The Goldman Environmental Foundation in San Francisco has announced the recipients of the 2017 Goldman Environmental Prize, an annual award that recognizes grassroots environmental leaders from around the globe.
Launched in 1989, the program honors emerging leaders from each of the world's inhabited continental regions who are working to protect the environment and their communities. The prize, which includes a cash award of $175,000 for each winner, is the world's largest for grassroots environmental activism.
The 2017 prize recipients are Rodrigue Mugaruka Katembo of the Democratic Republic of Congo, who risked his life to document and release information about bribery and corruption related to efforts to drill for oil in Virunga National Park, resulting in public outrage that forced the company in question to withdraw from the project; Prafulla Samantara of India, who led a historic twelve-year legal battle that affirmed the indigenous Dongria Kondh’s land rights and protected the Niyamgiri Hills from a massive open-pit aluminum ore mine; Uros Macerl of Slovenia, an organic farmer who successfully stopped a cement kiln from co-incinerating petcoke with hazardous industrial waste; Wendy Bowman of Australia, who, amid an onslaught of coal development in her country, stopped a multinational mining company from taking her family farm and protected her community in Hunter Valley from further pollution and environmental destruction; mark! Lopez of the United States, who persuaded the state of California to provide comprehensive lead testing and remediation of East Los Angeles homes contaminated by a battery smelter that had polluted the community for over three decades; and Rodrigo Tot of Guatemala, an indigenous leader in Agua Caliente province who led his community to a landmark court decision resulting in the government issuing land titles to the Q’eqchi people and preventing environmentally destructive nickel mining from expanding into his community.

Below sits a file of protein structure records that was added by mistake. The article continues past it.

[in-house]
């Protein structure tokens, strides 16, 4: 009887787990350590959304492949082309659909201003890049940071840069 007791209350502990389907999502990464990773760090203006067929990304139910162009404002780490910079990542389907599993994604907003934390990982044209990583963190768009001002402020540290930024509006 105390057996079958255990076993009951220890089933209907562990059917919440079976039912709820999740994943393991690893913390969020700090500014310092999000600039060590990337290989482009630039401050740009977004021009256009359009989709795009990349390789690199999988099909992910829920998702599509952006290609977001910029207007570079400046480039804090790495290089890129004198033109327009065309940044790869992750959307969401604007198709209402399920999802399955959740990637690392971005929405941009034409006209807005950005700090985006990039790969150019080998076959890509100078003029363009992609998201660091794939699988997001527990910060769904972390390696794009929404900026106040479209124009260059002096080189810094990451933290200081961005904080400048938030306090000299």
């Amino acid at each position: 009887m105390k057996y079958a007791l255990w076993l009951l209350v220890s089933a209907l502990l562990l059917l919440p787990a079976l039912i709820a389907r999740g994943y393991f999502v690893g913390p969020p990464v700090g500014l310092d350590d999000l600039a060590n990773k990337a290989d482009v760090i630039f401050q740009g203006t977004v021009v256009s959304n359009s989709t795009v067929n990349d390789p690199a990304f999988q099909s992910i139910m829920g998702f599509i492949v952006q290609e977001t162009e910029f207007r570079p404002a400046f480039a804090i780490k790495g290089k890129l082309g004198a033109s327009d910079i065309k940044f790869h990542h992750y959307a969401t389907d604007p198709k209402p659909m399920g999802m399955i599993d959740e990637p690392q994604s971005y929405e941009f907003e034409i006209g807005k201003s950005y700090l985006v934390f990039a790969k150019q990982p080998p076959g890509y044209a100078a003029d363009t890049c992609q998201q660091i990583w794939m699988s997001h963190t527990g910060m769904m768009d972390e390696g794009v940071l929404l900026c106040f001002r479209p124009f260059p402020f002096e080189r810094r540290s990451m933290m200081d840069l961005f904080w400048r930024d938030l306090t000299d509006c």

"It is really worth it to make this sacrifice," Katembo told the Guardian. "I know it is among the most dangerous work in DRC, but I am working for the welfare of future generations."